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The Federal Reserve after Ben Bernanke

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The Federal Reserve after Ben Bernanke

Speculation is mounting that "Helicopter Ben" will exit the Fed at the end of his current term. When the Bernanke era ends, what expectation will the next head of the central bank face? Remember the In Greenspan We Trust experience, and the designed pump and dump, crash and burn markets that led to the need to inflate the debt bubble. Bernanke did not save the economy; he merely bailed out the international banksters at the expense of productive main street enterprises. Throwing money to the air currents, when the prevailing winds only blow to Wall Street is the true legacy of Ben Bernanke.

Peter Schroeder from The Hill reports in the article, Federal Reserve’s Ben Bernanke dodges questions on his future, that Quantitative Infinity will end, "Bernanke said the Fed will gradually reduce the size of its purchases if the economy continues to improve as expected, with the goal of wrapping up purchases by mid-2014."Politico contributors Ben White and MJ Lee in Preparing for life after Ben Bernanke, postulate much the same.

"It will almost certainly fall to Bernanke’s successor to eventually unwind the extraordinary measures the Fed has taken in recent years to try and drag a sluggish economy out of its brutal financial crisis hangover. The end of easy money won’t come right away, but it will end, no matter who follows Bernanke."

But will the faucet tighten on cue, especially when the conventional wisdom rests upon the assumption that the economy will improve as advertized? Why would the Fed end the best theft scheme since Charles Ponzi perfected the con game? As long as the rest of the world treats Fed Dollar notes as the reserve currency, there is no need to pay savers a fair interest rate return on their rapidly diminishing capital.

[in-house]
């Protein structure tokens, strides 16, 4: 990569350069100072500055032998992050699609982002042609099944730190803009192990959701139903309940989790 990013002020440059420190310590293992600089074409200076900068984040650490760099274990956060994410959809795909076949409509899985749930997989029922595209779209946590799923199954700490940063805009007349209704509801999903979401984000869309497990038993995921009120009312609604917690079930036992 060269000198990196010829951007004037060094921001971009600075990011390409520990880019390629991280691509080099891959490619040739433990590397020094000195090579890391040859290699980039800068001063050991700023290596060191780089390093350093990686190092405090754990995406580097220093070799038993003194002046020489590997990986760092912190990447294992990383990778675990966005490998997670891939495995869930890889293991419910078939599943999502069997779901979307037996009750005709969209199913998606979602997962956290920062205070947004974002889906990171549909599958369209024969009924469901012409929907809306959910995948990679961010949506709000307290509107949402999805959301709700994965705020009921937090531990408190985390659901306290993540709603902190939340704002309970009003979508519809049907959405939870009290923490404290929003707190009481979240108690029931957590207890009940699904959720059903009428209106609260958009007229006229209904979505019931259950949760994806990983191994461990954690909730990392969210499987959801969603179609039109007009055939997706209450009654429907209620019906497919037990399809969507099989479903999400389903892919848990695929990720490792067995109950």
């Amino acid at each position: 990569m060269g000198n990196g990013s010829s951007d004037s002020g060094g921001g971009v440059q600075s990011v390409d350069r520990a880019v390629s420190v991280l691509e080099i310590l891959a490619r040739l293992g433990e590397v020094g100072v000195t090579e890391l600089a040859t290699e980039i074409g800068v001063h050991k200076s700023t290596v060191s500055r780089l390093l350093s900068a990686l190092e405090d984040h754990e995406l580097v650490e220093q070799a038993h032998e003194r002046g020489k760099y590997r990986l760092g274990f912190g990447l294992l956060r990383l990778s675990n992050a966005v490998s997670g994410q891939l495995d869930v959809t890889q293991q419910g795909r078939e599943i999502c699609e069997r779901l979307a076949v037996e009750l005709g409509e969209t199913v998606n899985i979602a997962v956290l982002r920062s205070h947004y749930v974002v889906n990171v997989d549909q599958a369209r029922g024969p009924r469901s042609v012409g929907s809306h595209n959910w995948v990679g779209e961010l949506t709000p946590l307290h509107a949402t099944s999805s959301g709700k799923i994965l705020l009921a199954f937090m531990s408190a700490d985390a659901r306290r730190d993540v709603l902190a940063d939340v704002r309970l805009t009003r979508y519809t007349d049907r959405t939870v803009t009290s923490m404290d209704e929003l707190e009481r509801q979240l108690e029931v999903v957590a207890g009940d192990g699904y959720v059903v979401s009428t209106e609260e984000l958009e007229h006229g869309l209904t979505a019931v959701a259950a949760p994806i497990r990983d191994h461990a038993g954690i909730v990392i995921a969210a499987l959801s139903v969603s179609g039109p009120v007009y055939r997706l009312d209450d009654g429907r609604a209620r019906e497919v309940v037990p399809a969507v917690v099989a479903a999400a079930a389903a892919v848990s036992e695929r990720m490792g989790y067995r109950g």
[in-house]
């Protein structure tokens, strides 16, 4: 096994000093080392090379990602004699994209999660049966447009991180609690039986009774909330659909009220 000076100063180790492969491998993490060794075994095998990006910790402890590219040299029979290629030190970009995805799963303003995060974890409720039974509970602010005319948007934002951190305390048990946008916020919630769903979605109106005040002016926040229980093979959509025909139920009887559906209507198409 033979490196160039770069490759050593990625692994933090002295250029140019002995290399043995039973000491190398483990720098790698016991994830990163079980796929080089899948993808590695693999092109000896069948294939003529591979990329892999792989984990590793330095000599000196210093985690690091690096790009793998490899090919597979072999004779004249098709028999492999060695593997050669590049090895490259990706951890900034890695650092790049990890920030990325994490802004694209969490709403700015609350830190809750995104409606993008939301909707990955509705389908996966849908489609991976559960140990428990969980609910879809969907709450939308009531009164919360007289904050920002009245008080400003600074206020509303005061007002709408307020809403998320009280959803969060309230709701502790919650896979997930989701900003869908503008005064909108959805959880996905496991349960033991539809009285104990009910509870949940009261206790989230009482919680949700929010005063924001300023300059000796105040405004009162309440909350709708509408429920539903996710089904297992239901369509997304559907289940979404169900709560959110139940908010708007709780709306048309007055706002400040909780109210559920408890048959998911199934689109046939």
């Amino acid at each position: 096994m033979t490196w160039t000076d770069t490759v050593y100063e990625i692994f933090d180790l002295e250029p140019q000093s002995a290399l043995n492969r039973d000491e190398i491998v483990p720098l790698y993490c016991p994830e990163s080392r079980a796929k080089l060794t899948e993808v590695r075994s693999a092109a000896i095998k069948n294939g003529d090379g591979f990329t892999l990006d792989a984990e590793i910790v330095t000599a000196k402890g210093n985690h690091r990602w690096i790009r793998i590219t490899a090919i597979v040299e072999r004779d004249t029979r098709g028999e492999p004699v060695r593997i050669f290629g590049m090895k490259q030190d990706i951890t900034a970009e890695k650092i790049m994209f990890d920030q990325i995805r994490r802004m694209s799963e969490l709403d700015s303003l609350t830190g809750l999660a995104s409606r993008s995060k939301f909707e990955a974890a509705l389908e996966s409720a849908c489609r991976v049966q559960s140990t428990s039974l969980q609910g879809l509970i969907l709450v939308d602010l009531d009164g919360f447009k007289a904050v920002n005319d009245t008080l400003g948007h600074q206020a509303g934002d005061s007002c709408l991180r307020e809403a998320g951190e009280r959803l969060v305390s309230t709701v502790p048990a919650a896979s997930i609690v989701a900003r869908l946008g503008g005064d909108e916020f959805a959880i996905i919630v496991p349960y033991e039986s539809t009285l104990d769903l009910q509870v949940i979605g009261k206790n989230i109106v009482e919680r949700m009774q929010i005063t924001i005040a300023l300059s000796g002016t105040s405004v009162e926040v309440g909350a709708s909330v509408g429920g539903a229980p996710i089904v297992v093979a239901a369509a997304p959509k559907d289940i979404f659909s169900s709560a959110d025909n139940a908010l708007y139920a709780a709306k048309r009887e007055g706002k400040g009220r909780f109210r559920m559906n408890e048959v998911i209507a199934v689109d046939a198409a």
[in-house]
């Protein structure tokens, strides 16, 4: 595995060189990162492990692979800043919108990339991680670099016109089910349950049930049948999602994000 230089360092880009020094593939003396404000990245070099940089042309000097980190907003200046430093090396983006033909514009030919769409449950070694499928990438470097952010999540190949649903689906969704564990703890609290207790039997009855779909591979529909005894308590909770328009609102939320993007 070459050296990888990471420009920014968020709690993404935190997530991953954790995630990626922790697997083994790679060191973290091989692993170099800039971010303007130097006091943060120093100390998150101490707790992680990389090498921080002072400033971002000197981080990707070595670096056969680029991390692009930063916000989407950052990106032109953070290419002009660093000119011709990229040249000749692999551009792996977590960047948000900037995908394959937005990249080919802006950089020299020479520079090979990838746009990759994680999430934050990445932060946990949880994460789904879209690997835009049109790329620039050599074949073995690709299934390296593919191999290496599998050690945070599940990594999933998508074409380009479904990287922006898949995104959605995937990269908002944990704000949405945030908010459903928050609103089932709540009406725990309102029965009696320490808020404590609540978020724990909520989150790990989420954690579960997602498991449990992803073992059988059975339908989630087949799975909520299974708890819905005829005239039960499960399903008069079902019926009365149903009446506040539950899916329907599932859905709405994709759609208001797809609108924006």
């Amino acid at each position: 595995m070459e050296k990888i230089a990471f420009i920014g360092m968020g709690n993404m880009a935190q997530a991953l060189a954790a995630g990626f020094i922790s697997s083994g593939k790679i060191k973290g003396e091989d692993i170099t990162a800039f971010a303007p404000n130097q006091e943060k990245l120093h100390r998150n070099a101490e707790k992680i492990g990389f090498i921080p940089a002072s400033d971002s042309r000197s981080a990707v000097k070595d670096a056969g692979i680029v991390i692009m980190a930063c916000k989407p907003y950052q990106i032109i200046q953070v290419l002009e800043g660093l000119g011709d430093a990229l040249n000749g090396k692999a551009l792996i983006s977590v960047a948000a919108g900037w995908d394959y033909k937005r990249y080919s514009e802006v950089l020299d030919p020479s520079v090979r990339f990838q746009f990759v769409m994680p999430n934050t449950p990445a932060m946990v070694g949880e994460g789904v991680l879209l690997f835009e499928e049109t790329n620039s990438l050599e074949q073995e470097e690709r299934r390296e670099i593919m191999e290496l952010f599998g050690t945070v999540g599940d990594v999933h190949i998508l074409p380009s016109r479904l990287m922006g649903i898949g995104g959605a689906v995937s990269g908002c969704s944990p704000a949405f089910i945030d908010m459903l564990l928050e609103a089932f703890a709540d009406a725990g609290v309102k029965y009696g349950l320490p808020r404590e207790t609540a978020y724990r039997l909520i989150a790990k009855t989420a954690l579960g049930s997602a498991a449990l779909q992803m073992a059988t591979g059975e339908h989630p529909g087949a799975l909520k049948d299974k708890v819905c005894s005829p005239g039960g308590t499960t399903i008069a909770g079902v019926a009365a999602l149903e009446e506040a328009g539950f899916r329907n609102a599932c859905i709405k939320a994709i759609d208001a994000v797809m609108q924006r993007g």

Examine the popular rivals for the Fed Chairman and Central Bank Godfather position.

John Carney of
NBC News chimes in along with the Gulf News essay, US Federal Reserve: Preparing for life after Ben Bernanke, gives the following rundown.

Janet Yellen - A forceful advocate of the aggressive steps taken under Bernanke to spur US economic growth, earning her a reputation as a policy "dove" who would tolerate a bit more inflation to drive down unemployment that she deemed too high.

Lawrence Summers – Is a Harvard economist who was Obama’s first National Economic Council director, a post within the president’s inner circle.

Timothy Geithner - Tapped for Treasury, he was already at the centre of the nation’s emergency response to the financial crisis as head of the New York Fed.

Roger Ferguson - Another Harvard-educated economist and lawyer who was Fed vice-chairman from 1999 to 2006, Ferguson was regarded within the Fed as a very smart and thorough policymaker.

Donald Kohn - Retired as Fed vice-chair in 2010 after 40 years at the central bank and was a top staff lieutenant to then chairman Alan Greenspan.

Christina Romer - Served as one of the principal architects of the Obama Administration's economic recovery plan and chairwoman of the White House's Council of Economic Advisers.